Fear of being kicked out of the caucus or not being permitted to represent the party in the next election always looms. The real control emanates from the caucus itself. MPs want to know the party’s position on each bill or motion, so the whip’s office circulates vote sheets to follow. Party loyalists are prone to urge a united front, particularly those who have experienced the bedlam of a caucus that does not move in lockstep. They call upon the whip to do something about a colleague who votes differently than the group, publicly contravenes the leader or is the source of public embarrassment. Social shunning from peers is an especially potent rebuke to get parliamentarians to fall in line.
The whip’s disciplinary power evaporates when a caucus pushes back. In 2018, NDP MP David Christopherson voted for a Conservative motion, so the whip removed him as vice-chair of a parliamentary committee. The caucus rallied around the veteran MP. Leader Jagmeet Singh eventually restored the vice-chair appointment to quell the turmoil.
Short of rebellion, what can be done to give private members more freedom? Mr. Trudeau issued instructions last December to Pablo Rodriguez, the government House Leader. Mr. Rodriguez’s ministerial mandate letter directs him to work with MPs “to eliminate the use of whip and party lists to give the Speaker of the House of Commons greater freedom in calling on Members of Parliament who wish to speak” and to collaborate with Mr. Holland toward “promoting free votes and limiting the circumstances in which Liberal Members of Parliament will be required to vote with the government.” History suggests little will happen. If anything, centralized control over parliamentarians is intensifying, because it now encompasses message discipline in all public forums.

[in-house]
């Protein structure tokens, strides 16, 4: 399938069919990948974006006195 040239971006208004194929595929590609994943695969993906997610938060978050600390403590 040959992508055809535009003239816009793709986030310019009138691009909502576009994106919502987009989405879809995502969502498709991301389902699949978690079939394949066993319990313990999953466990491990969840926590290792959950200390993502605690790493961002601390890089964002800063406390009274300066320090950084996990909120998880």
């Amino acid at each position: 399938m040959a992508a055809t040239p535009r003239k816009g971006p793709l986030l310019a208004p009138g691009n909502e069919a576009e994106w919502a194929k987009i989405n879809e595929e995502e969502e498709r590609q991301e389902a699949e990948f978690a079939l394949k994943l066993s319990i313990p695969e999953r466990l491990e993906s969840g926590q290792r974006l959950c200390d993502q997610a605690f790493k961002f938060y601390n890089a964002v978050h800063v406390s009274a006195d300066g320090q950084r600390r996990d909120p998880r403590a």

Party whips are indeed a linchpin of party discipline. Their menacing job title is woefully out of step with modern sensibilities about treating people with respect. However, we should not confuse the sensationalism of House of Cards with the realities of Canadian politics. In a Canadian remake, Francis or Francine Urquhart would be part guidance counsellor, part high-school principal. The political system itself conditions parliamentarians to be party mouthpieces.